Parkersburg South’s Luke Martin enjoyed the ride

Patriot senior won third state title

The Patriots’ Zane Hinzman (on top) grapples John Marshall’s Anthony Carman in the state finals of the 160-pound weight class. Hinzman took a 3-1 decision.

HUNTINGTON — When Parkersburg South senior Luke Martin walked off the mat Saturday night at the 71st West Virginia state wrestling tournament with his third career crown, Patriot mat boss Shaun Smith told him “that was the best match I’ve seen you wrestle in a long time.”

The 138-pound Martin went from holding a narrow 2-1 lead against Parkersburg’s John Martin Best to a commanding 7-1 advantage after hitting a five-point move in the second period.

“Since he beat me at PHS, since that day, all of my coaches have been on me about certain stuff,” Martin admitted. “My sophomore year in the state finals I wrestled a kid from GW (George Washington’s Phillip Sharp) and I did the same thing with the first takedown, but I didn’t get back points.

“I do it a lot. It’s like a desperation type thing. Like, he shot and I grabbed my shin through like his arms and I just reached over his leg and grabbed his wrist and pulled it through and started getting back points.

“As soon as I did it, I just knew there was no way he was going to come back from that. That blew it wide open.”

Parkersburg South’s Brayden Roberts (on bottom) battles against Musselman’s Joey Miller in the finals of the 126-point weight class. Roberts won the match, 4-2.

Like Martin, Patriot 126-pound teammate Brayden Roberts had to wait until his 10th-grade campaign to win his first state title.

Roberts was pitted against Musselman’s Joey Miller, who finally cut the Patriot with 35 seconds remaining to give the PSHS grappler a 4-2 lead.

However, Miller managed to get a shot on Roberts’ right leg as the third period came to a close, but he couldn’t quite get control for an overtime-forcing takedown.

“We worked all week on shot defense and I kind of knew it was coming and I knew what to do in that situation,” Roberts said.

“All my teammates and my coaches, everybody helped me get ready for those kind of shots. I got to expect the unexpected and be ready for anything.”

Martin had quite the run inside Big Sandy’s Superstore Arena with his only loss coming via a pin against now Patriot teammate and four-time state champ Josh Humphreys in the 2015 semifinals.

“They told me Josh was moving up here and I was like ‘all right, cool, I get to wrestle with him’ and then he comes into the room and he just makes everybody better all around us. He makes all of us better all the time,” Martin explained.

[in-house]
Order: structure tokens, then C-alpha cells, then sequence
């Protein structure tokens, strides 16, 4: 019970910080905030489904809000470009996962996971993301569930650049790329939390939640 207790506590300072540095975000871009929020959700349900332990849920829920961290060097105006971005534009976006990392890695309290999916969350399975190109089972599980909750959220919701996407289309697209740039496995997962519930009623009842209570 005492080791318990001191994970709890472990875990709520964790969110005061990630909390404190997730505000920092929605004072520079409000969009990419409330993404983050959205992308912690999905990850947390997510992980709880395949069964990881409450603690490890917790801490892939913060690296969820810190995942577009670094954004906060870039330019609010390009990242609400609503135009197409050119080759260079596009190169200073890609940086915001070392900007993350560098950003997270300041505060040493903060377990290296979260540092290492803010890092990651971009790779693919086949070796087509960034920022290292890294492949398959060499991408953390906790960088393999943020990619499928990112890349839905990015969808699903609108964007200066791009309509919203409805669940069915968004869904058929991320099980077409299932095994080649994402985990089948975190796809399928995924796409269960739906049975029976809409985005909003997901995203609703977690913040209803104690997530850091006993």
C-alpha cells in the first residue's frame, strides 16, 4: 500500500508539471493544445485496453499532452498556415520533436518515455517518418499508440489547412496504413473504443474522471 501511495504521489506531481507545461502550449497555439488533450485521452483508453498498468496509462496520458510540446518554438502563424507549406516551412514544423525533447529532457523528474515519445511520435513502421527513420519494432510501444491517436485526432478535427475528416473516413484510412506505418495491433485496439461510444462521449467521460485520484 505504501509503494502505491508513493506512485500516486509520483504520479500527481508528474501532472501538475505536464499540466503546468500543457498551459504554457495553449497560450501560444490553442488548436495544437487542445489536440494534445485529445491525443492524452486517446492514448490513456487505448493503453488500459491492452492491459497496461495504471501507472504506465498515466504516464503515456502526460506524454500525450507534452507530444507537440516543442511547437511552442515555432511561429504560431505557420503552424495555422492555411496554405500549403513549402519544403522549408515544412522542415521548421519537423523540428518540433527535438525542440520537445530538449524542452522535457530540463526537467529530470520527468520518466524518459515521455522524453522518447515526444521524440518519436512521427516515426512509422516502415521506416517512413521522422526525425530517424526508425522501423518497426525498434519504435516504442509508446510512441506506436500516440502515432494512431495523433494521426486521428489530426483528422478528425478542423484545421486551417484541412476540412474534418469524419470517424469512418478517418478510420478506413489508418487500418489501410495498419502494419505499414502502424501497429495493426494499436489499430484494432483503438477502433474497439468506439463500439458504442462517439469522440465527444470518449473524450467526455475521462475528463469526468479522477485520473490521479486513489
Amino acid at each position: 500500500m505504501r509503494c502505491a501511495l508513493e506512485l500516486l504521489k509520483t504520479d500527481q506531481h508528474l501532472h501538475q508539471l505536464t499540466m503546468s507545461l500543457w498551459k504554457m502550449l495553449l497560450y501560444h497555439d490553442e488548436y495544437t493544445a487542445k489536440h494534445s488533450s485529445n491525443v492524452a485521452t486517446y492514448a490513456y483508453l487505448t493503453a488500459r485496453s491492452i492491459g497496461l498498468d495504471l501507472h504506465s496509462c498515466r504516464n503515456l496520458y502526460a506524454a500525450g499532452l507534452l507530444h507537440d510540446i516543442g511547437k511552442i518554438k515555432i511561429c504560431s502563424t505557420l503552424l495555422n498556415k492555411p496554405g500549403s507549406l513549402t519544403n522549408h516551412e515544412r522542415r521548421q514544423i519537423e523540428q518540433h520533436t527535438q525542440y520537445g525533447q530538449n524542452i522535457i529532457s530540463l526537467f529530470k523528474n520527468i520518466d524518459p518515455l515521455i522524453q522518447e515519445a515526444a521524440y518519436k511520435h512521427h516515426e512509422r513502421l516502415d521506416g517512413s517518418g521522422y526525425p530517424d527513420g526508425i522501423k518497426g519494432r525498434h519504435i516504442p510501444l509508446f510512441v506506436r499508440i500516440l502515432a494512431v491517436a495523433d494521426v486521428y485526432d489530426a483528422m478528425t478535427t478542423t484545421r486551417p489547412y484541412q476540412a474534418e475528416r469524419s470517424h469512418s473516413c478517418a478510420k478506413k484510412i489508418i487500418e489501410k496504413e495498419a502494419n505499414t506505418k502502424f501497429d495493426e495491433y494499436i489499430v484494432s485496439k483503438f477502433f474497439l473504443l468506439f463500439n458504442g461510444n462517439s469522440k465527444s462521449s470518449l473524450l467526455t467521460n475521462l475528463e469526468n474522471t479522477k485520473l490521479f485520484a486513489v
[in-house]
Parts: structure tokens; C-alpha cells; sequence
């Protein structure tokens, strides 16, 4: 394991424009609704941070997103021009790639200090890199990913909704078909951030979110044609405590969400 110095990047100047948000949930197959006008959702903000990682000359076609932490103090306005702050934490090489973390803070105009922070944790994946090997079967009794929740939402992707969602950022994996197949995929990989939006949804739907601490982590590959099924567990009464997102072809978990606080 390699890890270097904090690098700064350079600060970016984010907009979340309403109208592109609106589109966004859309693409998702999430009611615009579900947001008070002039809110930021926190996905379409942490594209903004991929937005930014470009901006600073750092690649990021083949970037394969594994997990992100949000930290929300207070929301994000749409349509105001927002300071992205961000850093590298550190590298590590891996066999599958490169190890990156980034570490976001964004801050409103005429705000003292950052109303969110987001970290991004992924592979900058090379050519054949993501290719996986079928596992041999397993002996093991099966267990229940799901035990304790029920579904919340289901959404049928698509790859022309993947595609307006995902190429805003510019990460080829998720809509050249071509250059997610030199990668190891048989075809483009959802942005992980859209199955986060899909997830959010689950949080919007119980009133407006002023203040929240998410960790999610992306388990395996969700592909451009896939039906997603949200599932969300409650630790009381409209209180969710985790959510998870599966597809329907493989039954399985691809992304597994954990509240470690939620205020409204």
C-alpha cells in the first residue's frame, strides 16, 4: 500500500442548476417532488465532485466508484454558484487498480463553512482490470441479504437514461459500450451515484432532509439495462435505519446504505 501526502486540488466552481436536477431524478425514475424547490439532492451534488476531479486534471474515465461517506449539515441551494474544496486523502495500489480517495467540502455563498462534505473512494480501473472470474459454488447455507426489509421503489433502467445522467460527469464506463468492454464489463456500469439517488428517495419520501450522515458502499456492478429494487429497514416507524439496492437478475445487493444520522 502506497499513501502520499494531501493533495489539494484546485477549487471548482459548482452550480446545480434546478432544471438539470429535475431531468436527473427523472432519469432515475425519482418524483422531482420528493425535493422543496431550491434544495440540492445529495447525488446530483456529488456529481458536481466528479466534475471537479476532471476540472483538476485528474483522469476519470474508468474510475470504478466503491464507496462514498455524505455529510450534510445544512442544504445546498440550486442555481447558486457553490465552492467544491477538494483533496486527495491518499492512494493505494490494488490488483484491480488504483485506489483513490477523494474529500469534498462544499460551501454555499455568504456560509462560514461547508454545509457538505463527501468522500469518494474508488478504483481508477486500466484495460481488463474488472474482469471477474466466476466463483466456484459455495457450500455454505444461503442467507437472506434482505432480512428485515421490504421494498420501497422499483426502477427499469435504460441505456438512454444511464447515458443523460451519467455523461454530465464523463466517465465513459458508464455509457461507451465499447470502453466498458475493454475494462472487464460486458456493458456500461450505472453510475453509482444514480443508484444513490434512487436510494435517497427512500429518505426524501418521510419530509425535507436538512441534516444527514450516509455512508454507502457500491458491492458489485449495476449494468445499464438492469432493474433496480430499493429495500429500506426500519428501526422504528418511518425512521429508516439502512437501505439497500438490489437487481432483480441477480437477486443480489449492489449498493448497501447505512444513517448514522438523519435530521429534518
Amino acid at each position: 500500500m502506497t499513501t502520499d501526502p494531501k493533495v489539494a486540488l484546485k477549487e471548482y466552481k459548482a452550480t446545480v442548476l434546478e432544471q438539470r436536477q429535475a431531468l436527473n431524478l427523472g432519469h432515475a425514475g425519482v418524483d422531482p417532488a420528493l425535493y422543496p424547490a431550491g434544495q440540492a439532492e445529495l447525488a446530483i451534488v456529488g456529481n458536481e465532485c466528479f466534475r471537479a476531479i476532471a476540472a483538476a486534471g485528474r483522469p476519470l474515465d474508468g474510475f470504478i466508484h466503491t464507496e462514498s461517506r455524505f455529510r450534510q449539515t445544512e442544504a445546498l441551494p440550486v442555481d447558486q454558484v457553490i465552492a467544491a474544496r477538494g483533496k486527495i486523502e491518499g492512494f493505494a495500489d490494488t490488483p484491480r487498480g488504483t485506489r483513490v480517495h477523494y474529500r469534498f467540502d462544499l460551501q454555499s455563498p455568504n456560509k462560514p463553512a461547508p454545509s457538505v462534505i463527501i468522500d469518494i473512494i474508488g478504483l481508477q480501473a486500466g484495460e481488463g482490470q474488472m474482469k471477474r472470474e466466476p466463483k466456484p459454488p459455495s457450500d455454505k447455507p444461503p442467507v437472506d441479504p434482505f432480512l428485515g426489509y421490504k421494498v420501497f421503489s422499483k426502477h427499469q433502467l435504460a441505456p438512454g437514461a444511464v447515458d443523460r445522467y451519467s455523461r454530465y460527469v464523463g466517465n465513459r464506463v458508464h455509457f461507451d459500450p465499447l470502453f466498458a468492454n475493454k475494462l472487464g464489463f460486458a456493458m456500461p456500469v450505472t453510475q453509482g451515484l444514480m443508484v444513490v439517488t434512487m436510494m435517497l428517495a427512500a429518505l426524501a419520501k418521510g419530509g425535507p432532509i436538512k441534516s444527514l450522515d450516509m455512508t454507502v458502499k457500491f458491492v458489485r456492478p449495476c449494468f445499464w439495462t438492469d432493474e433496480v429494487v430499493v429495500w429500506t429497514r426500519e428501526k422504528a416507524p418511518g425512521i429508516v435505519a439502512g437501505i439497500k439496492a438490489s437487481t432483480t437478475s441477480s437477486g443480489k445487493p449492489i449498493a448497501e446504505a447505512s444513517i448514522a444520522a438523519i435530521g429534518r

“I love it (being a Patriot). There is no place I would have rather went to high school. I love these guys. They are like my brothers.”

First-time PSHS state champ Zane Hinzman, who carried a 3-0 lead into the final period before emerging with a 3-1 160-pound title versus John Marshall’s Anthony Carman,” knows all about Humphreys.

“I had the best wrestling partner in Josh Humphreys,” Hinzman said. “He’s the best kid in the state and probably the best kid in the country in my opinion. He should’ve beat David Carr (of Massillon Perry) at Ironman, but I’m not the ref so I can’t call the calls. But he should’ve won Ironman.”

The junior Hinzman was quick to point out following his crown “I’m just blessed. I want to thank all my coaches for helping me to get to the point where I’m at.

“My dad, my brother and all my coaches coming up, just travelling all the time with me, going to places to wrestle great talent so I’m ready for these moments.”

A runner-up finish last year at 152 for Hinzman gave him plenty of motivation this season and he’s hoping for another title run next winter.

“My freshman year I came down here and I was supposed to place,” he said. “It was kind of heart-breaking. I worked so hard last year in the offseason to get back to where I was in middle school.

“I was a really good wrestler in middle school. I wanted to get back into the finals and win it. I didn’t get to wrestle here (Big Sandy) because of the whole herpes outbreak was ridiculous last year.”

While Hinzman’s and Roberts’ time on the mat for the Patriots of head coach Shaun Smith isn’t over, Martin gave a reminder about cherishing every moment, no matter how things turn out.

“It goes by fast. That’s for sure,” admited Martin. “I remember being here my freshman year and I remember thinking this is never going to end.

“It’s going to take forever. Now that it is over and I’ve wrestled my last match in a South singlet it’s bittersweet.”